Trying something new: the Community Store in Saranac Lake

"[Community stores] are locally owned by community members in contrast to the distant, corporate shareholders of national retailers...Everyone in the community is given the opportunity to invest in the store by buying shares. Community owned stores support local economies by keeping locally generated dollars recycling in the community, creating a benefit for the store, the shopper and the local community...

...Local consumer spending. Stronger local business. More jobs and income. A vibrant downtown economy."

-From The Saranac Lake Community Store homepage

The struggles against the Big-Boxes, especially the despised goliath-- Walmart- seem to have the same trajectories across the nation: a Big Box, often through sneaky means, acquires land and tries to get it rezoned for its needs. In some places, the store is built before anyone knows what happened. In other places, the local community hears about it and, sometimes, debate is begun. Hearings are had and questions are raised. In general, the middle-class (especially liberals) and old-guard preservationist types are up in arms against the encroacher while poorer folk and those who pursue growth-at-any-cost are supportive. However, in general, anti-Big Box campaigns tend to be just that: anti. No development, no change, no thought of the genuine needs of the poor who need jobs and access to affordable goods.

Saranac Lake, near Lake Placid in the Adirondacks, is one of those true battlegrounds. The recent closing of the Ames store has created a retail "hole" in the area and there is a genuine need for affordable clothes and similar items; Wal-Mart has acquired land and sought for re-zoning. However, there is a strong local historic preservationist and conservationist culture that has risen up against the arrival of the Big Box. Organizations like the Sound Adirondack Growth Alliance (SAGA) and the Save Saranac Lake Coalition have grown up around this debate (SAGA is more moderate than Save Saranac) in the way that similar organizations appear where ever Wal-Mart arrives. However, in Saranac there is a new wrinkle in the fabric of debate that shows great promise for responding to the fears of the anti-Wal Mart lobby and the practical needs of the pro-Wal Mart crowd. This new idea is the Saranac Lake Community Store.

Originally an out-growth of Save Saranac, this independent organization seeks to create a community-owned department store in the heart of Saranac Lake. Ownership shares are available for community members to invest in the project and to have a voting stake in its outcome. The store would then be responsive to the needs of locals and keep money circulating within the community. By keeping the store in Downtown Saranac, it is a force combatting sprawl and keeping Saranac from being completely touristified (is that a word?). The organization has stated a vested interest in creating good-paying jobs with benefits and being governed democratically.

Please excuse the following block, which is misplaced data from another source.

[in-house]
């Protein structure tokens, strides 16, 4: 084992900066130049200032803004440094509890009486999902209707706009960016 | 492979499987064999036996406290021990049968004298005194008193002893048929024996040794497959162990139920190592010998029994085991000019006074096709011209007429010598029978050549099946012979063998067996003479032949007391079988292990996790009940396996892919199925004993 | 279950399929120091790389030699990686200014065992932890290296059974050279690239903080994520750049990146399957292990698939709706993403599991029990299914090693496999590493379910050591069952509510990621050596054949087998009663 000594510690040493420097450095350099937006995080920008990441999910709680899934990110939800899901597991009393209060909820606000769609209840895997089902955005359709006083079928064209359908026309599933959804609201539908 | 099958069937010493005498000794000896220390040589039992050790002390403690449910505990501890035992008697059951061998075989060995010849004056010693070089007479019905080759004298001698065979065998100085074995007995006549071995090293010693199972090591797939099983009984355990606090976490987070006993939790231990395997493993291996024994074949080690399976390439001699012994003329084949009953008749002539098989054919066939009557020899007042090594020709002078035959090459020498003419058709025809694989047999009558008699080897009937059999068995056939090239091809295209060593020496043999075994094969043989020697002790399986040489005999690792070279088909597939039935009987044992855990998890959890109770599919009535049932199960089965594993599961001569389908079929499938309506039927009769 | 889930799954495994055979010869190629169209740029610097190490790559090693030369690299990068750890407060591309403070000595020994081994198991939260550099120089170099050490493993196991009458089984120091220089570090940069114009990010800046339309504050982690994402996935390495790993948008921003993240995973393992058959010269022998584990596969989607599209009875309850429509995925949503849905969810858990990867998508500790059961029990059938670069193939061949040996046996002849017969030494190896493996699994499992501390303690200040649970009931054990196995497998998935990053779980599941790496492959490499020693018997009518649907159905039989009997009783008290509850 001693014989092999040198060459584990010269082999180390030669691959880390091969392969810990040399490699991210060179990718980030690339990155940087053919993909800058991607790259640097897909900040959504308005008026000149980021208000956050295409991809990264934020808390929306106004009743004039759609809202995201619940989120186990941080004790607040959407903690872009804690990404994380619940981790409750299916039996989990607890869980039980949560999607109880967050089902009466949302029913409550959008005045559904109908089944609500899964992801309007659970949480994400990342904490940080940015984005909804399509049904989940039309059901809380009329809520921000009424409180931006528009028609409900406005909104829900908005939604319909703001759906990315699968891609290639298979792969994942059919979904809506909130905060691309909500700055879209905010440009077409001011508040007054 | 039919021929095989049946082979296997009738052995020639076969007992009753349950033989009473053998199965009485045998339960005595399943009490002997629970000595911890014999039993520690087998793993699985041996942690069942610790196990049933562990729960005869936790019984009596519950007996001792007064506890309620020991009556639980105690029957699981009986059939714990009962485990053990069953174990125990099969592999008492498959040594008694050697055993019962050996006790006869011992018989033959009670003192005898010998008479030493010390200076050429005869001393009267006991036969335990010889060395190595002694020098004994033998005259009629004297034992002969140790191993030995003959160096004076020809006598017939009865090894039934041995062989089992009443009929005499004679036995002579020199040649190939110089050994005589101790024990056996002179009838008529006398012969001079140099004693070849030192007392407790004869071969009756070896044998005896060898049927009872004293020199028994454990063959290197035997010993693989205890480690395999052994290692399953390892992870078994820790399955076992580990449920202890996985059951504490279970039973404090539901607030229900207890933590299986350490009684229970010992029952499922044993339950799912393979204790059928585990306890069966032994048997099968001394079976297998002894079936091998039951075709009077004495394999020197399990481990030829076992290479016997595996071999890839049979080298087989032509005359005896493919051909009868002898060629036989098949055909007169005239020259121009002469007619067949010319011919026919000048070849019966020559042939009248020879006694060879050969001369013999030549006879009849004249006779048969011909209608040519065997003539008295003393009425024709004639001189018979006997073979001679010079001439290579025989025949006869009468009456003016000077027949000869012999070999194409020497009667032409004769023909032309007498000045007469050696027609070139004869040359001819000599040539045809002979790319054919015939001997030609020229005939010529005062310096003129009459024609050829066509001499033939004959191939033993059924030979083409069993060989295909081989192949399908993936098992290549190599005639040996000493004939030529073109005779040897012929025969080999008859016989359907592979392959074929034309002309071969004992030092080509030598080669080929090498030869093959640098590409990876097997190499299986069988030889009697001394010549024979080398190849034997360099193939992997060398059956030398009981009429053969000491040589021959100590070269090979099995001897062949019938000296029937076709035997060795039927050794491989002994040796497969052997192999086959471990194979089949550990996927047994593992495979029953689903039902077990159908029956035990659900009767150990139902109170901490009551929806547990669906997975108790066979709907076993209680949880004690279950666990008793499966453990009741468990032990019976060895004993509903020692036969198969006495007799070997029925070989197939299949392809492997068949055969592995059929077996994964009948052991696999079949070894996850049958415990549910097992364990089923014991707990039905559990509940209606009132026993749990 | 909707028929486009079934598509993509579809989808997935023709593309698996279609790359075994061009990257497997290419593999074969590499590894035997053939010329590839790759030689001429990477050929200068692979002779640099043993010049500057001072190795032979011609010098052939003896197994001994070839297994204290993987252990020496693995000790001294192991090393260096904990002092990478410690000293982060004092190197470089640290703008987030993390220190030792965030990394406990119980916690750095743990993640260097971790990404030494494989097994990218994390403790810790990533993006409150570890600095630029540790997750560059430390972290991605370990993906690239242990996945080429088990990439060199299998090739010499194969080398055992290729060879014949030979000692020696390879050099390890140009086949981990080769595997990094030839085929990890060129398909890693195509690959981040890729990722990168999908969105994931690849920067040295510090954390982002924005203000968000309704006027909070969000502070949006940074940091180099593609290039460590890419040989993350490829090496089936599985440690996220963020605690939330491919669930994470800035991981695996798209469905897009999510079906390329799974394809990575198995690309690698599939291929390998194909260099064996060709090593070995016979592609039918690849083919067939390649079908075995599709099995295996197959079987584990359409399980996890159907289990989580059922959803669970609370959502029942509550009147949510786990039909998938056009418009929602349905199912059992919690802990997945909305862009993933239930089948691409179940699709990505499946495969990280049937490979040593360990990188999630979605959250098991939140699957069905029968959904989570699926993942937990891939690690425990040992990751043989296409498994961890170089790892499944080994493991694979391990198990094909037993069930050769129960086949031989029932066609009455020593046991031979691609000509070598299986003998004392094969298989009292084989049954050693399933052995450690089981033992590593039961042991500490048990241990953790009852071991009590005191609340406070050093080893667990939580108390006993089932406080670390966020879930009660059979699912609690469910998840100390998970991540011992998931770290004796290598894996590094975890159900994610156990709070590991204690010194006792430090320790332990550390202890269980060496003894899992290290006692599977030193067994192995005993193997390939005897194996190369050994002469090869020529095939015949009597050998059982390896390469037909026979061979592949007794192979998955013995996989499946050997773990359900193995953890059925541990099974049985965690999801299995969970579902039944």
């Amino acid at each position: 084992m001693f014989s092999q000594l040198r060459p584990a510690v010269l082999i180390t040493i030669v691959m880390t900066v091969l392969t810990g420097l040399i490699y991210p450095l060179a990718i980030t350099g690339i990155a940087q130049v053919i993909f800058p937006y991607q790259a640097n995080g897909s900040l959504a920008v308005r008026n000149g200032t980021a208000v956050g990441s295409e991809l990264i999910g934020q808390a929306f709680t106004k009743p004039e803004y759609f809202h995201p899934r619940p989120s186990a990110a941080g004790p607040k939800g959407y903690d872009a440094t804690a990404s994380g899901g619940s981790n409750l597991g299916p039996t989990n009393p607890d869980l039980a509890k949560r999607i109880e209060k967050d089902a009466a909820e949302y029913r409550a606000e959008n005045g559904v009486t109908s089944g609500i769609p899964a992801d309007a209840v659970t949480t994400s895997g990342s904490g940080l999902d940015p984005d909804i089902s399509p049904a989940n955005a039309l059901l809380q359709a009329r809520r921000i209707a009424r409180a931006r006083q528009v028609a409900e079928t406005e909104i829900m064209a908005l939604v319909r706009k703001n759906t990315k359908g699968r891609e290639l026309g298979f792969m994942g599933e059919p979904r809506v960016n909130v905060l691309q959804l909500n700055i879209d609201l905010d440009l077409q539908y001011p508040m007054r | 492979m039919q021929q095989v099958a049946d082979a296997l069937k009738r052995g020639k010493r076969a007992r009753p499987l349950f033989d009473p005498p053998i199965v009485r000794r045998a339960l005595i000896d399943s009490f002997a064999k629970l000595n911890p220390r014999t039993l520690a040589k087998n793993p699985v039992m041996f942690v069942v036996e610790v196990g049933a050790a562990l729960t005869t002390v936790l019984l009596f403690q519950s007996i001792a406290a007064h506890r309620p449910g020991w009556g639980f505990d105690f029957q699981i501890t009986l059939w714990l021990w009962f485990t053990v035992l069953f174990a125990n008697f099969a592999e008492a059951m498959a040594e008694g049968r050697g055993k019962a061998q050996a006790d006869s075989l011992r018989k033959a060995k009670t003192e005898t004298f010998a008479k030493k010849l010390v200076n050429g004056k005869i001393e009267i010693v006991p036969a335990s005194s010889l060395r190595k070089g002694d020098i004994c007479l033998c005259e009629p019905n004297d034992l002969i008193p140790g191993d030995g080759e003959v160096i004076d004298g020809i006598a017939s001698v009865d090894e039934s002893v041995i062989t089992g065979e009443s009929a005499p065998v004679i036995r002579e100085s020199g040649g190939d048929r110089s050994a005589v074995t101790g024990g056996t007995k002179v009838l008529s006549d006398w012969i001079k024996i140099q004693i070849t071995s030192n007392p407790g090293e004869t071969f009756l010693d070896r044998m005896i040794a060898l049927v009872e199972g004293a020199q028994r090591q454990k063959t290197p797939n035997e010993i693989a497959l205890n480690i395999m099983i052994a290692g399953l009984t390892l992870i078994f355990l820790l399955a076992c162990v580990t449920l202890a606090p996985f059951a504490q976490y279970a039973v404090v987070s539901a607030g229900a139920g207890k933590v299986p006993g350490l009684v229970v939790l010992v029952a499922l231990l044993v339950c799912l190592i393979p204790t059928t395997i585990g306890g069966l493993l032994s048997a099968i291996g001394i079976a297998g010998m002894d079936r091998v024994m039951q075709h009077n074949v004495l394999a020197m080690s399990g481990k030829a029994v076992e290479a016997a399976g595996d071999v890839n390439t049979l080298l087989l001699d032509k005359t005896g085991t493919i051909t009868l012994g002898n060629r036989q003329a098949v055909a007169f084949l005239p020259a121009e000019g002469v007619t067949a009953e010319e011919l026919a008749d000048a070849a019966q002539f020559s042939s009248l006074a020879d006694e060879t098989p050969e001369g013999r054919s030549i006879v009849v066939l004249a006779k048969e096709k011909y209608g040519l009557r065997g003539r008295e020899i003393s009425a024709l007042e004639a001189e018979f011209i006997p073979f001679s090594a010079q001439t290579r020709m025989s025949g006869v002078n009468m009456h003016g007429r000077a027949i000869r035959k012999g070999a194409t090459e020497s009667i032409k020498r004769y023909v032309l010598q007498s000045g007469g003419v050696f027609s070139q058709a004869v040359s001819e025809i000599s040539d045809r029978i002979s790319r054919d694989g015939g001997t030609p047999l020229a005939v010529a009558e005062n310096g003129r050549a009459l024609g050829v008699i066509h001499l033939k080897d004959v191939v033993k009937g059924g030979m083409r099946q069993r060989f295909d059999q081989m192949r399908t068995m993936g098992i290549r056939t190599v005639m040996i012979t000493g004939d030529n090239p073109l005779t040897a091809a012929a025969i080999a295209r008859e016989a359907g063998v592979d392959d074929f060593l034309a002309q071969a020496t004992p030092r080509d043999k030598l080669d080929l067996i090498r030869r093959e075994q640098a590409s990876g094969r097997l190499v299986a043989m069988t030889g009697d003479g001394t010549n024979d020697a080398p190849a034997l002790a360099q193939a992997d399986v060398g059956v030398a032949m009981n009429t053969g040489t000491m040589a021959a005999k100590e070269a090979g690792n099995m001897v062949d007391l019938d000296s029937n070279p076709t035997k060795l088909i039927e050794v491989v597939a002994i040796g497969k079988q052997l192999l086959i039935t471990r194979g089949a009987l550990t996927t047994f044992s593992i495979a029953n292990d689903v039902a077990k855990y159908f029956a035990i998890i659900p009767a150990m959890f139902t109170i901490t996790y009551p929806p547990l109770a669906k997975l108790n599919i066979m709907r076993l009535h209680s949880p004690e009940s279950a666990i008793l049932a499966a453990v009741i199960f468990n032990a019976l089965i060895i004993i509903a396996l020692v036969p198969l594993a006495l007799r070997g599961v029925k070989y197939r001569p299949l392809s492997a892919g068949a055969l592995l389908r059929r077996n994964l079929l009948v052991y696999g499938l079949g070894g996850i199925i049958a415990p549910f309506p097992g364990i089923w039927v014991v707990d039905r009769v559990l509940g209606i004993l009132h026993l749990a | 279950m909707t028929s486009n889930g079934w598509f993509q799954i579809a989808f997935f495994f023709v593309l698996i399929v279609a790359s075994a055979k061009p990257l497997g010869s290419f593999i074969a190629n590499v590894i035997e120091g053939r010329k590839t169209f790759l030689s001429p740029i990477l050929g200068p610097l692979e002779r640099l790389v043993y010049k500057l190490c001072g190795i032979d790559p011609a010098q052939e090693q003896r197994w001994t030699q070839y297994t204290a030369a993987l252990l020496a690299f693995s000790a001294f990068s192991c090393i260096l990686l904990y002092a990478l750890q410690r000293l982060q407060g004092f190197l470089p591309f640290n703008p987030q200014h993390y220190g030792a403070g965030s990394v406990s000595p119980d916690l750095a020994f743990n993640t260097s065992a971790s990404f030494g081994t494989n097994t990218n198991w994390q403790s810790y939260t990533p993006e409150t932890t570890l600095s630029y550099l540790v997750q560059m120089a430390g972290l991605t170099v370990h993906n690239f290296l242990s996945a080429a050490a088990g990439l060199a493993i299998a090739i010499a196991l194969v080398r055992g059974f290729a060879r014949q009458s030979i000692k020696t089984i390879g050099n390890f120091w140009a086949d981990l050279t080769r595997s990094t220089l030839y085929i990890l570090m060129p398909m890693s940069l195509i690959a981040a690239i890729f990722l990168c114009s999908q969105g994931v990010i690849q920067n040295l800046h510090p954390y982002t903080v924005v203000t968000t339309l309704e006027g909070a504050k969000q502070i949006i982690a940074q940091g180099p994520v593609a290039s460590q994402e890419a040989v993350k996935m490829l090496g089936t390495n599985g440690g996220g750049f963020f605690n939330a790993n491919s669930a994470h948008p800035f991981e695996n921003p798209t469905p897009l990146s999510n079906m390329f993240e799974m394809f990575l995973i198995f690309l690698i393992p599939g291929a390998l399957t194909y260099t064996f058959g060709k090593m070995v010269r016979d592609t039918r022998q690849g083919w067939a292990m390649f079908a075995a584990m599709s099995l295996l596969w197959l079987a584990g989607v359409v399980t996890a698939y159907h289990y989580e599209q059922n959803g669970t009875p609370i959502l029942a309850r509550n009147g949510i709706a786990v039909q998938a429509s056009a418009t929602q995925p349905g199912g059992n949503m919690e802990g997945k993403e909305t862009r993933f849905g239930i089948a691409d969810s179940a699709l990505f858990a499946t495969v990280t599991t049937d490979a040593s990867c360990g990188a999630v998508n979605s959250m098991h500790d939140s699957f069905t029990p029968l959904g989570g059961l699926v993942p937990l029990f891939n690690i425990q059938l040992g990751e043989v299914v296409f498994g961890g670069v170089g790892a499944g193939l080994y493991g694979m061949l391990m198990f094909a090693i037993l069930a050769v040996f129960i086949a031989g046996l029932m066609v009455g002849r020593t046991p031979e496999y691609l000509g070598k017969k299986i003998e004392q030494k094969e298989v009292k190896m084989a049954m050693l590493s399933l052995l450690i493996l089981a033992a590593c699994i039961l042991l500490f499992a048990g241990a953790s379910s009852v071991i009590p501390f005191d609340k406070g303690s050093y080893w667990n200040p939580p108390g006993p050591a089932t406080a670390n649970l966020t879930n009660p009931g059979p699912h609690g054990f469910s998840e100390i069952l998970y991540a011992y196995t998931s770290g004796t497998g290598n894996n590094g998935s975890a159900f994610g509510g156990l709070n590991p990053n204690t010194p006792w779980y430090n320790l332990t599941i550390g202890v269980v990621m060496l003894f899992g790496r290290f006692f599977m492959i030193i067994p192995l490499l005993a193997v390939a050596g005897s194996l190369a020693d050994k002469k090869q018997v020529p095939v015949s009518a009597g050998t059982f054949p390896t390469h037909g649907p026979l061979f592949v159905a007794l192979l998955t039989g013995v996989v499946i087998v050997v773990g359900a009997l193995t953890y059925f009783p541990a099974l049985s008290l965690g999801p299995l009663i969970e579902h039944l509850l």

Based off of a model already in place in Powell, WY, a community organization has hired a business consultant to put together a plan of action and has held successful public interest meetings.

I have always been an advocate for community economic action as the best plan for rebuilding our Upstate Communities (check out my older posts on The Dudley Street Neighborhood Initiative, the Ithaca Hour local currency and the Battenkill Cooperative Kitchen). To quote the folks from a CBS story about Powell: "Don't expect corporate America to take care of you... Don't expect the government to take care of you. …People know that, if they want to get something done, you do it yourself. And you have better solutions that way. …That's the thing with leaving your ego at the door." It's high time we learned something from those folks in Wyoming and take matters into our own hands; I salute the work of the Saranac Lake Community Store and wish them the best in all their endeavors.


PS: The Saranac Store needs your help:

"At present we need help from people that have some expertise in certain areas: law, buying, retail management, etc. When we are ready to sell shares, that is when we will need financial help to get things rolling and a team of volunteers to help with that. If you have further questions, please check the "Frequently Asked Questions" section, or call 518-891-7230."


wild turkey desire! said...

This is a pretty cool article, with a lot of relevance to what is happening right now to small towns across America.

Another Upstate, NY town that has been battling Wal-Mart recently is Lima.

Back in May there was a pretty rowdy town meeting in Lima, which you can read about here
I drove through the town today, and as a passenger I was keeping my eyes open for all those signs, most against Wal-Mart, and some for Wal-Mart. There used to be a lot more signs, but a lot of people have taken them down.

It should be interesting to see what happens in Lima. I'm not up-to-date on the situation, but I think this might be some of the most recent news, here.
Wal-Mart Meets Resistance Across State

There is already a super center Wal-Mart within a 15 minute from downtown Lima located in Geneseo, if that says anything about Wal-Mart's business practices...

Wal-Mart, never in Lima (or anywhere)

ADKART said...

The Saranac Lake Community Store started selling shares on July 17, 2007. Check out their web site: www.community-store.org